{ 16 comments… read them below or add one }

Vote -1 Vote +1ahrcanum
July 1, 2010 at 12:09 pm

A great summary of the what if’s and sort of’s. May I add that the EPA is setting up decontamination centers/stations for Florida beachgoers in the event they get sick. More here, ***URL REMOVED BECAUSE IT WAS ANOTHER HOAX*** Perhaps those evacuation plans are in case they nuke the leak or swine flu returns!

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Vote -1 Vote +1David Morris
July 2, 2010 at 10:26 am

As a note, I have not been able to validate this yet.

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Vote -1 Vote +1David Morris
July 2, 2010 at 10:40 am

Here is the update on this…it’s another hoax!!! After speaking with the Escambia health department a few minutes ago, I found out that Escambia County has set up 24 “cleaning stations” on Pensacola Beach where people can rinse themselves off with a hose if they get oil/tar on their hands/feet. The EPA had NO involvement and there are NO “decontamination” stations.

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Vote -1 Vote +1David Morris
July 1, 2010 at 12:24 pm
Vote -1 Vote +1Raechel
July 1, 2010 at 1:57 pm

I live in South Florida, and I’m evacuating the state July 15th and will watch the disaster unfold far, far away….I have myself and my dog to protect, couldn’t imagine having to protect a family!!! God bless us all… R & Hunter

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Vote -1 Vote +1David Morris
July 1, 2010 at 3:04 pm

Raechel,

Congratulations on taking action on what has to be a heart-wrenching decision. My prayers are with you. Stay safe, whether you head North OR South :)

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Vote -1 Vote +1David Morris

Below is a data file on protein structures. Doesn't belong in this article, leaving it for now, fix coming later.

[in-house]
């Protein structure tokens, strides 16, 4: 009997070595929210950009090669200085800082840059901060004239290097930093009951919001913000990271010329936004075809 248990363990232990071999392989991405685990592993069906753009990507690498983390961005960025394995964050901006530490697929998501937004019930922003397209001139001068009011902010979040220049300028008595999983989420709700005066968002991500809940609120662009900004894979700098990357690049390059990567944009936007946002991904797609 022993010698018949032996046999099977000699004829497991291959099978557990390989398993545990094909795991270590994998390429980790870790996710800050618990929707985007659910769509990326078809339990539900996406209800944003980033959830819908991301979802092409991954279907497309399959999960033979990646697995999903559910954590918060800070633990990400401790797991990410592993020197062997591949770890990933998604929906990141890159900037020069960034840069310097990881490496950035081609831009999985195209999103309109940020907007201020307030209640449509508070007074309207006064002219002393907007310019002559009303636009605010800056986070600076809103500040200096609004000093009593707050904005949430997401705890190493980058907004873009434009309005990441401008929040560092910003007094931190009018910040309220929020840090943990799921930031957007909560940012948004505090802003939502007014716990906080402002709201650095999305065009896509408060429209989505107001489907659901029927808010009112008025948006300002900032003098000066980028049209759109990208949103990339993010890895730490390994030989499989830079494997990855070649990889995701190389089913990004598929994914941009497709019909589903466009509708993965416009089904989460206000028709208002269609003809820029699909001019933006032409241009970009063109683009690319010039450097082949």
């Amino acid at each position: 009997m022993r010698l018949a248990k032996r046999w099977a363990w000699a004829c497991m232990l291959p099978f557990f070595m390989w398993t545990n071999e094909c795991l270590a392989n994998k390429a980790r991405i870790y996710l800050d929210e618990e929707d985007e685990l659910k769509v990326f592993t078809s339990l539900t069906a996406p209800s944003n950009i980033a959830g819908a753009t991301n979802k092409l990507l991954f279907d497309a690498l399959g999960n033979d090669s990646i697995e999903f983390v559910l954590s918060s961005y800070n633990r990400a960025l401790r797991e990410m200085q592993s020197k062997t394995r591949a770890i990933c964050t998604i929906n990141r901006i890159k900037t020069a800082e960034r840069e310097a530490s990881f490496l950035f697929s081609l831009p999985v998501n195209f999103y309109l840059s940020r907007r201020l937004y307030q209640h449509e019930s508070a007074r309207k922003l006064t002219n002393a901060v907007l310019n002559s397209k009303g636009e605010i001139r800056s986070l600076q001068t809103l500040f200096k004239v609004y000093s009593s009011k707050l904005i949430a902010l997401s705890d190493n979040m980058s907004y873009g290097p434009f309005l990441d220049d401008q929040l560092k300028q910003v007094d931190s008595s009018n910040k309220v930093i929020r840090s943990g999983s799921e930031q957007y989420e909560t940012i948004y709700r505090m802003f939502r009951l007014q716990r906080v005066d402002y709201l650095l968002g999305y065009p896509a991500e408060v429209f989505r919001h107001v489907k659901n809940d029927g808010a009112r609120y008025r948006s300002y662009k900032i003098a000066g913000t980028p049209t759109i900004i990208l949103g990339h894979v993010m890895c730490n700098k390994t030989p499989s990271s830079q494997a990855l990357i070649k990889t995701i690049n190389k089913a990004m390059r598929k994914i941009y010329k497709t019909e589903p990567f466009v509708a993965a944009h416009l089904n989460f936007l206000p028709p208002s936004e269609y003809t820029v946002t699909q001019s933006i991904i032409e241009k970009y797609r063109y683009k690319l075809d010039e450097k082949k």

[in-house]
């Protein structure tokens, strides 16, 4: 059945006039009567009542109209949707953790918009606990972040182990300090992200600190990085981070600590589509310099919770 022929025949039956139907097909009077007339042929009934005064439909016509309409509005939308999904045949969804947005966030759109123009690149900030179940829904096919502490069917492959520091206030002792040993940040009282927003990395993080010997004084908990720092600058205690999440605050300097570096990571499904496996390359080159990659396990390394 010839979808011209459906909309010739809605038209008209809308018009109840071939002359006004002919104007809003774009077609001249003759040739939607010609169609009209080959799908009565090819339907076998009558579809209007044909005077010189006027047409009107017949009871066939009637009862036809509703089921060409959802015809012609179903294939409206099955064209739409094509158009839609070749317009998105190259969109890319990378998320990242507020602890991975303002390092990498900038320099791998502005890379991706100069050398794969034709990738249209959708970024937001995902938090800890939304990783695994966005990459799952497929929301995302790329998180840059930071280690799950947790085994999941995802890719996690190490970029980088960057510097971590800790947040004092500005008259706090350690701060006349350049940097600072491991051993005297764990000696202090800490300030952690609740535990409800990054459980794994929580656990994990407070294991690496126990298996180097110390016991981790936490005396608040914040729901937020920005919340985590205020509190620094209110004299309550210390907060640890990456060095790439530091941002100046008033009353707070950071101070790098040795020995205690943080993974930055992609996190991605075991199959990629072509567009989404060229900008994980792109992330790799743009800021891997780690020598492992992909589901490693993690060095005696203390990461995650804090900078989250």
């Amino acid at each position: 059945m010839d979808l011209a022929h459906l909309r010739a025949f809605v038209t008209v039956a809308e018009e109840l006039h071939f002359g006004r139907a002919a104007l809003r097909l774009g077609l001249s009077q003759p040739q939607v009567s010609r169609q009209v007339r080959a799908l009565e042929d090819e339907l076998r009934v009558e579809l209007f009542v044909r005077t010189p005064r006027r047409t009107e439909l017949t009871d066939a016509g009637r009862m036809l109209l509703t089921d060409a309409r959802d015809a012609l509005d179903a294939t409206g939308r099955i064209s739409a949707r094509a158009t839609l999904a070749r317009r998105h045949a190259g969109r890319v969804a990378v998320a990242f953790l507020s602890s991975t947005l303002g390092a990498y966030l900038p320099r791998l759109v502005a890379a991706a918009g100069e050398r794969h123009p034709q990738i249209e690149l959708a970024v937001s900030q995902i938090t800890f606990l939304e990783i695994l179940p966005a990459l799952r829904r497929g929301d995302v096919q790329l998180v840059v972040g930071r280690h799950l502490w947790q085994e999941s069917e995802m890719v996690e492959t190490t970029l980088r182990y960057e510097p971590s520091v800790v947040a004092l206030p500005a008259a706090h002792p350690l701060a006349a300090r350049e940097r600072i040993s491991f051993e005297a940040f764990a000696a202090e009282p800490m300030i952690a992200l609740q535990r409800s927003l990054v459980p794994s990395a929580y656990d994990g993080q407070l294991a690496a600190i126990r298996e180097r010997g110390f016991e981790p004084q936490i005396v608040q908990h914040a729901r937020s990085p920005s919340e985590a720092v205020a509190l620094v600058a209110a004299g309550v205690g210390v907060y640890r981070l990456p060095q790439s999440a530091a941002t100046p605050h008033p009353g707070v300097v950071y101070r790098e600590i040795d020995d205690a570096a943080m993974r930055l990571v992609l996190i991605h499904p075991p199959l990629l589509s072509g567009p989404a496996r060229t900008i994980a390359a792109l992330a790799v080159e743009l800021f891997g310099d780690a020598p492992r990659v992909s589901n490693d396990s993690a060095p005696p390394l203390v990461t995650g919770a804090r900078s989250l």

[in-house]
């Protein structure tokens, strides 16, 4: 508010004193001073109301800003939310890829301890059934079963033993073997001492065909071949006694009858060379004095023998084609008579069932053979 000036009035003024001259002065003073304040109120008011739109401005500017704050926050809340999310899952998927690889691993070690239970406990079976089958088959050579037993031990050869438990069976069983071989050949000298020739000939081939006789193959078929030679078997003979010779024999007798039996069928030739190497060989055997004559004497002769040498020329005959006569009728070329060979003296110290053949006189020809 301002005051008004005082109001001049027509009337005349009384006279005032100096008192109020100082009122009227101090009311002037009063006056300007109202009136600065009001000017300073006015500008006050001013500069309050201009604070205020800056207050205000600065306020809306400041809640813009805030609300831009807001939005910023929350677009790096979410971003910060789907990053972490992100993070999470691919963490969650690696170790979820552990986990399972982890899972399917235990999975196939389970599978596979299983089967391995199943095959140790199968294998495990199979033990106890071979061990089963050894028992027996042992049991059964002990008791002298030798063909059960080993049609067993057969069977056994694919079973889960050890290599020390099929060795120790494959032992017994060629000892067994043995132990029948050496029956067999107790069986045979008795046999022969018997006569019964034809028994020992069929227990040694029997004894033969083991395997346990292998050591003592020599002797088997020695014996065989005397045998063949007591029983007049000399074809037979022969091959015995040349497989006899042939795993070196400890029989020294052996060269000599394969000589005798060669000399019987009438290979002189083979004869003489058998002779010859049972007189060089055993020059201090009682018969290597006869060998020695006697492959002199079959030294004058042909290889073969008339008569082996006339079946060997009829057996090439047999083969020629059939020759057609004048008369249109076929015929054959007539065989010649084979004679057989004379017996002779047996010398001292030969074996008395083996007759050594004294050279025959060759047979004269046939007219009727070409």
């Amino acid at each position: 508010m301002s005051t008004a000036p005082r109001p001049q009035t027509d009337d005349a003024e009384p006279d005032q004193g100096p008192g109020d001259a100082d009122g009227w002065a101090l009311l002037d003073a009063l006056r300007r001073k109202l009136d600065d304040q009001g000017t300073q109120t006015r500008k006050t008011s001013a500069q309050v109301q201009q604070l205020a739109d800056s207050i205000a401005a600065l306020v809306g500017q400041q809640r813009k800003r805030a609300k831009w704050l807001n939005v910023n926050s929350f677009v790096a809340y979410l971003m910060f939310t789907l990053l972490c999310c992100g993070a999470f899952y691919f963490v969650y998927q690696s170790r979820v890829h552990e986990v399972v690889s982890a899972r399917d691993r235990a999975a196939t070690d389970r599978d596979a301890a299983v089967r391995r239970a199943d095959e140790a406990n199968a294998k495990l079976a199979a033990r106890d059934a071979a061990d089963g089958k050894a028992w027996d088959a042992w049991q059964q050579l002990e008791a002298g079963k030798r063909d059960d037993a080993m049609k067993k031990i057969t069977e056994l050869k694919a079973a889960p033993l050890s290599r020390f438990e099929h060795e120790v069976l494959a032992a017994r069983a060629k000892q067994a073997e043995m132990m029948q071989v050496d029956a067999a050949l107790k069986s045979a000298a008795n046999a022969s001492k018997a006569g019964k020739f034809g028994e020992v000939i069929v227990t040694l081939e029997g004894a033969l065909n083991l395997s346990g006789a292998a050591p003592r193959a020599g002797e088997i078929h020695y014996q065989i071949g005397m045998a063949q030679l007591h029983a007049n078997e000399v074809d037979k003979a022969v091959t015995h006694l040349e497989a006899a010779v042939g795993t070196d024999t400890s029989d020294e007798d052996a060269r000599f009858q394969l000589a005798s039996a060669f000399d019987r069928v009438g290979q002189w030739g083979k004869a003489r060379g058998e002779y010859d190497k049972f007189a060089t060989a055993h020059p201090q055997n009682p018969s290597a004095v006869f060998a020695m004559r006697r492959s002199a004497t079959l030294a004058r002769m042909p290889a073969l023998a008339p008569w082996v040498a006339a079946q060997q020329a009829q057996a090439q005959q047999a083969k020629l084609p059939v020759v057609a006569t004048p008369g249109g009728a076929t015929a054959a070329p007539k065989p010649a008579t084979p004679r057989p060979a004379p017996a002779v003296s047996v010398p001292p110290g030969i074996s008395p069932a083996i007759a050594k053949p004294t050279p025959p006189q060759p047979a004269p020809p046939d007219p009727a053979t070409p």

July 1, 2010 at 5:30 pm

This was just forwarded to me from Dr. Alberto Mestas, Associate Professor of Environmental Sciences & Physical Oceanography at Texas A&M, Corpus Christi

“Yes, crude oil, which is a mixture of multiple carbon compounds, can evaporate (change from liquid to gas phase) at ambient temperatures. Indeed evaporation is an important mechanism for the decay of an oil spill in the marine environment.

Different hydrocarbons have different “ability” to evaporate depending on different factors such as chemical composition, ambient temperature, wind speed, etc. I do not know much about the fate of the hydrocarbons once they are in the atmosphere (in a gas form) since atmospheric chemistry is not my area of expertise.

However, I would very surprised if the atmosphere can recombine multiple hydrocarbons and convert them back from gas to liquid so that it could precipitate back to land as some sort of compound resembling the original crude oil from the Gulf of Mexico mixed with rainfall. That is what the narrator in the video was claiming. There are other more likely sources for oil on the ground that would need to be ruled out before trying to attribute it to oil form the Gulf from the current spill.